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00:29: Theodora: Hello, and welcome to 680 Home Video Channel, a web series where we answer all of your real estate questions. I’m your host Theodora and I’m talking to local East Bay real estate broker Doug Buenz.
00:41: Hi Doug, how are you? It’s great to see you again!
00:44: Doug: Nice to see you, Theodora.
00:46: Theodora: Today we’re gonna continue our discussion on contingencies. Doug, what is a contingent sale?
00:52: Doug: That’s the mothership of all contingencies. That in fact when buyers talk about contingencies, they’re typically talking about sale contingencies. Basically what it means is it’s the contract is subject to the buyer successfully selling and closing escrow on their house. So if someone says a contingent sale, that’s usually what they mean.
01:16: Now, what’s involved contractually in a contingent sale or contingent offer? Usually, there are several facets to it. In the contingency period, the buyer will stipulate a contingency period. So they have a fixed period of time in which to get and accept an offer on their house. That’s negotiated, there’s no standard for that. It can be anywhere from 10 days to 60 days depending on the situation. But the contract clearly has an endpoint where if the buyer has not sold their property by that date, the seller can elect can’t to the agreement.
01:54: The other main part of a contingent sale is typically what is called a release clause. So, the seller by agreeing to a contingent sale generally has some protection in there that should a non-contingent buyer make an offer on the property, the seller can accept the non-contingent offer and bump or eliminate the contract for the contingent buyer. There’s a period of time associated with that usually. The default period of time in the California contract is 72 hours. So, the scenario says if you have a contingent offer on my property, and a non-contingent buyer comes and I accept that offer, I give you notification that I’ve accepted another offer and you have 72 hours to remove your sale contingency for my property.
02:46: Now you can’t just sign a paper that says we remove the contingency. You have to provide evidence that you have the financial ability to close escrow on my house without selling your property or you have to produce a ratified purchase contract on your property within that timeframe. If you fail to do so by the time the 72 hours is up then your contract is null and void.
03:07: Occasionally you’ll see a buyer request what’s called the lockout clause. They’ll say how about you give me 60 days to sell my house and I’ll buy your house subject to me selling my house. But, I want 30 days with no release clause. So, you have to give me 30 days for I know if I sell my house in that 30 days we have a deal. So that is also a negotiated time period, there’s no standard for that.
03:33: What are the important factors for a contingent sale if you’re a seller is what is this contingent on? Is it contingent on a 27-acre parcel in Colusa that has a duck club on it or is it contingent upon a property on Nob Hill? Obviously, that’s an important factor and you have to gauge the probability that the buyers can be able to sell their house. So, as a listing agent for example in this situation, I’ll often go out and try to visit the property and ascertain what’s the probability of this house selling and the buyer being able to perform on a contract. So that’s another very important factor.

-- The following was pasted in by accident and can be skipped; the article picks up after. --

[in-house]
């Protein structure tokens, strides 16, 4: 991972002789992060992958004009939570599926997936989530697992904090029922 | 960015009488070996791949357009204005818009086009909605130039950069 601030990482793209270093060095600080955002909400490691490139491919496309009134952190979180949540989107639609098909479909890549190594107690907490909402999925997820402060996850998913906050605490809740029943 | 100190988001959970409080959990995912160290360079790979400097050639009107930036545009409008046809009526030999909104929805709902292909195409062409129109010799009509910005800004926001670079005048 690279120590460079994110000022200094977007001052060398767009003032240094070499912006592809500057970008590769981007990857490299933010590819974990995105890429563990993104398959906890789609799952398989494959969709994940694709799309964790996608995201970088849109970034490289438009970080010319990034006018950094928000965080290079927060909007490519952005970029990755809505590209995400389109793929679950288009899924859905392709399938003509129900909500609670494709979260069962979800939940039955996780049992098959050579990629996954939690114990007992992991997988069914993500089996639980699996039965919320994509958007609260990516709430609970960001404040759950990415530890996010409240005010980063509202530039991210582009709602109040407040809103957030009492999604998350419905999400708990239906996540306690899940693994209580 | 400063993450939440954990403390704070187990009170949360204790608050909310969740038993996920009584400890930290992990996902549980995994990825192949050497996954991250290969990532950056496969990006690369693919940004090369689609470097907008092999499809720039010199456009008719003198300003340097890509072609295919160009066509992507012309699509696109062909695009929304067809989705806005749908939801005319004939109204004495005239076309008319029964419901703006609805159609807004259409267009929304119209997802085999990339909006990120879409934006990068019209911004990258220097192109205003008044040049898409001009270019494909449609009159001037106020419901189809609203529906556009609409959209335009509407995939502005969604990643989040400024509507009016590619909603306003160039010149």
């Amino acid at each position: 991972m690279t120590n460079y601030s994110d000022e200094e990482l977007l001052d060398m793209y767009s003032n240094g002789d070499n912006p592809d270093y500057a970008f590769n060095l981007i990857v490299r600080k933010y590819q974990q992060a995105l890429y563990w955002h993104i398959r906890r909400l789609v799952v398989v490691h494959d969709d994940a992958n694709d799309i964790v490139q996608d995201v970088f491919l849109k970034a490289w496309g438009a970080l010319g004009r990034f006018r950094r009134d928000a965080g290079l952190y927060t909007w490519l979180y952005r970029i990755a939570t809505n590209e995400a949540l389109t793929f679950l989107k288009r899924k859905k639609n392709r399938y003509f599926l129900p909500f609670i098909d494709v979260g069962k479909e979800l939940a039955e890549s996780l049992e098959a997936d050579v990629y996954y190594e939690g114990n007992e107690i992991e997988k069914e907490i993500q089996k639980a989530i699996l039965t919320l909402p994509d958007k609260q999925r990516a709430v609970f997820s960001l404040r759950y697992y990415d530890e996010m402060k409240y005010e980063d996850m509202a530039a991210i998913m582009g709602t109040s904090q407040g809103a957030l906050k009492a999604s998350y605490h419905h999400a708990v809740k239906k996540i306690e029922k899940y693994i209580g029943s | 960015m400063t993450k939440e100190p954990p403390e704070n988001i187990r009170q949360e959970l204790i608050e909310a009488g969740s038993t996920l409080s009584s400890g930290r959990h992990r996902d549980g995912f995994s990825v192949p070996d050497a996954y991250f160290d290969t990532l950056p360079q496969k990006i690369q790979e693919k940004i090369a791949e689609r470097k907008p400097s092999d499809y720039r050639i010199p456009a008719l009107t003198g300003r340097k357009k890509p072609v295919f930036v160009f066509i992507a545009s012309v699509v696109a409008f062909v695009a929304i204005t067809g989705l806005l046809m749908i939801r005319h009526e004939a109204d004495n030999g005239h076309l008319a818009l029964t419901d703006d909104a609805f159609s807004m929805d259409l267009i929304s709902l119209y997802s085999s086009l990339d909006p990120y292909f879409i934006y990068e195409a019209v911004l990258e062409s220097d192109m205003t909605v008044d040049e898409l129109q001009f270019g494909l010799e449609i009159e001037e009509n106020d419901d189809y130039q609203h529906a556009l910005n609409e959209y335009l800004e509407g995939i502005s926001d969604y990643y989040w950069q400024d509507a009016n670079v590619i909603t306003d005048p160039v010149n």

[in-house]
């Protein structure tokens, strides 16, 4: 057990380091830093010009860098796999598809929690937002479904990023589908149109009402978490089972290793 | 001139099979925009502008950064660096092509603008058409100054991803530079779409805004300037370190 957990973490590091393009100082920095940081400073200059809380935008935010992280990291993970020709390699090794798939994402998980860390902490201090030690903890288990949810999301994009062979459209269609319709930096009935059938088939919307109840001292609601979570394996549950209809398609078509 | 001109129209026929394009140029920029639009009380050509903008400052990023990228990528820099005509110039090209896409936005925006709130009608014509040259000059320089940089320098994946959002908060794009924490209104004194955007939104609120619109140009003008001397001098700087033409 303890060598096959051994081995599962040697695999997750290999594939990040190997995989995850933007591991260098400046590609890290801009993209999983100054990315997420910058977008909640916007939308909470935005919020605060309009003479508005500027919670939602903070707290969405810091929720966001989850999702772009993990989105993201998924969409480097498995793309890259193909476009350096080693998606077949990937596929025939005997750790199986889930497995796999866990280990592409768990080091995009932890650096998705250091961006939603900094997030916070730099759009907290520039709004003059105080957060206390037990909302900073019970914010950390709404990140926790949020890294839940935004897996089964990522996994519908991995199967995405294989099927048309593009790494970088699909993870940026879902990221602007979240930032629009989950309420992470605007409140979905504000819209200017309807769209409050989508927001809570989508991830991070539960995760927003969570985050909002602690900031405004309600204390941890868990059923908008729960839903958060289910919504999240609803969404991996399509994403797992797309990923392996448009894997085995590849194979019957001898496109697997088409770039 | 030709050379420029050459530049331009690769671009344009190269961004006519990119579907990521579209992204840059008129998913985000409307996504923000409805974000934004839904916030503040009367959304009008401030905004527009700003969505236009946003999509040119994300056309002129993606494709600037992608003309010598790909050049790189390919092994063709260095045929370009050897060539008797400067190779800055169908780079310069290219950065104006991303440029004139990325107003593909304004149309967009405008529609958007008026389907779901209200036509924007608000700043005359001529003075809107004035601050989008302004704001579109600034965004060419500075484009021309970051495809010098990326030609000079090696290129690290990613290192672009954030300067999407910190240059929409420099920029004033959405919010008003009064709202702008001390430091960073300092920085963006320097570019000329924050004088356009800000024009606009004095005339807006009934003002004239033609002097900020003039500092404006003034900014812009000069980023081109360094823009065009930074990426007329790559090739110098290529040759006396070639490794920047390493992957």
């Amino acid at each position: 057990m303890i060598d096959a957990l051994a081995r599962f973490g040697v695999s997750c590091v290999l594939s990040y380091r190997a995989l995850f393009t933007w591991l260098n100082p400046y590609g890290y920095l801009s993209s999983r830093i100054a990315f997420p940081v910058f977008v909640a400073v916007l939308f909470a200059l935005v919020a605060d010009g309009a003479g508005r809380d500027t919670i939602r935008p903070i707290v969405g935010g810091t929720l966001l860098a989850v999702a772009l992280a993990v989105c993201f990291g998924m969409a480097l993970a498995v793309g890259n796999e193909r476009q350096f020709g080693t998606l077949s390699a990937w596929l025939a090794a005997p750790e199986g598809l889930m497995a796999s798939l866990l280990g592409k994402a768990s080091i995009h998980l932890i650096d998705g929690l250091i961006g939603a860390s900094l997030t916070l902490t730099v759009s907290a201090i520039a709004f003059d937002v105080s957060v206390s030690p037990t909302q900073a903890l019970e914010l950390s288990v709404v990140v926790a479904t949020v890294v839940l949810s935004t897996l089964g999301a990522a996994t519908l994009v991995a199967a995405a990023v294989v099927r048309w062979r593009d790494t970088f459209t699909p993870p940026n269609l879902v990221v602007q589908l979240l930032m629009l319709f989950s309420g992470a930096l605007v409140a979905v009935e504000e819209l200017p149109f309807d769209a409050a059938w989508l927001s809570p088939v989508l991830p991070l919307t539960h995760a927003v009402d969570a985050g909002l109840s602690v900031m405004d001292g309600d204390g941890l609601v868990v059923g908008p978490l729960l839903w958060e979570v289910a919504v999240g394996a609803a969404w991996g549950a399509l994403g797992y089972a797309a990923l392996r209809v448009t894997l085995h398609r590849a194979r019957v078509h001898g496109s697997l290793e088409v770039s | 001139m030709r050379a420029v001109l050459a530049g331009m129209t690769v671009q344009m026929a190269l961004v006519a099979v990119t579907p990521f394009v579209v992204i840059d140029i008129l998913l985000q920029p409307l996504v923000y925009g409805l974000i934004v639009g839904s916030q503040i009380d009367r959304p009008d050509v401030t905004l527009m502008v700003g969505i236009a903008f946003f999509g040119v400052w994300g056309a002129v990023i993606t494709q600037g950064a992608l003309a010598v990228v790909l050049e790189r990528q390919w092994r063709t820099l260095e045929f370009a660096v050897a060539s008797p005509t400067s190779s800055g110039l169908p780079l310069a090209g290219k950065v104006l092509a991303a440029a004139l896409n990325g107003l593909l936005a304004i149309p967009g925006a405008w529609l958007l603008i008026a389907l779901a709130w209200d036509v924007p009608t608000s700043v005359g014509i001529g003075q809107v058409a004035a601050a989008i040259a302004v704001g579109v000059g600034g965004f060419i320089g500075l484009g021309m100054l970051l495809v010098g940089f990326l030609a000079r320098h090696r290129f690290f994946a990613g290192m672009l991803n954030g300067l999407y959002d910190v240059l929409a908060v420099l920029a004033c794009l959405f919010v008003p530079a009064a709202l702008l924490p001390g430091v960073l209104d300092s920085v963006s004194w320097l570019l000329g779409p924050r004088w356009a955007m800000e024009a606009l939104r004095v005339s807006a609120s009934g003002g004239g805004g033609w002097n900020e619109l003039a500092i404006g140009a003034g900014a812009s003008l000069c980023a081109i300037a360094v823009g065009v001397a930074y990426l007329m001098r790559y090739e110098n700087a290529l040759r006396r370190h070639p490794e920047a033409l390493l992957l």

04:10: You also see contingent on the close of escrows. So it’s very common a buyer may put an offer to purchase your property but they need to close escrow on their property to finish the transaction. In that situation, you need to again ascertain the probability of that transaction closing. So it would be prudent for the agent to inquire how long has the property been in escrow? How is the buyer on that property removed all the contingencies? I mean if they have, pretty good bet. If it’s only been in contract for 1 day and it’s a 72-year-old house, there is a lower probability that that sale is going to close. So it’s important to really understand who you are entering into a contract within that situation.
04:59: Are contingencies important? Are contingencies successful in the market? It really depends on market conditions. A contingent buyer is a weak buyer. There’s no question about that. So if a seller is very motivated and they’re facing foreclosure or they’re transferring across the country, their typically not going to entertain a contingent offer. If it’s a bank foreclosure, they definitely will not entertain a contingent offer. So it really depends on the seller situation.
05:27: One of the unfortunate things about a contingent offer is that the sellers who are most likely to accept contingent offers are the sellers who are having a hard time selling their property. So as a contingent buyer, you’re in essence limiting your available homes to those that the seller is not very motivated on or the seller is having a hard time selling. So that’s another downside. You really can’t compete for the prime properties typically as a contingent buyer.
05:57: The other thing is there is an emotional toll if you’re a contingent buyer. There’s a lot of potential for disappointment and lost time. You might find a perfect house, write a contingent offer, get all excited, get your house on the market, and then get bumped by a non-contingent buyer. And if you go through that a couple of times, it quickly becomes a very unpleasant process. So that’s the long and short of a contingent sale in the market today.
06:31: If you have real estate questions or need assistance I do hope you’ll give me a call. I’m worthy of your trust.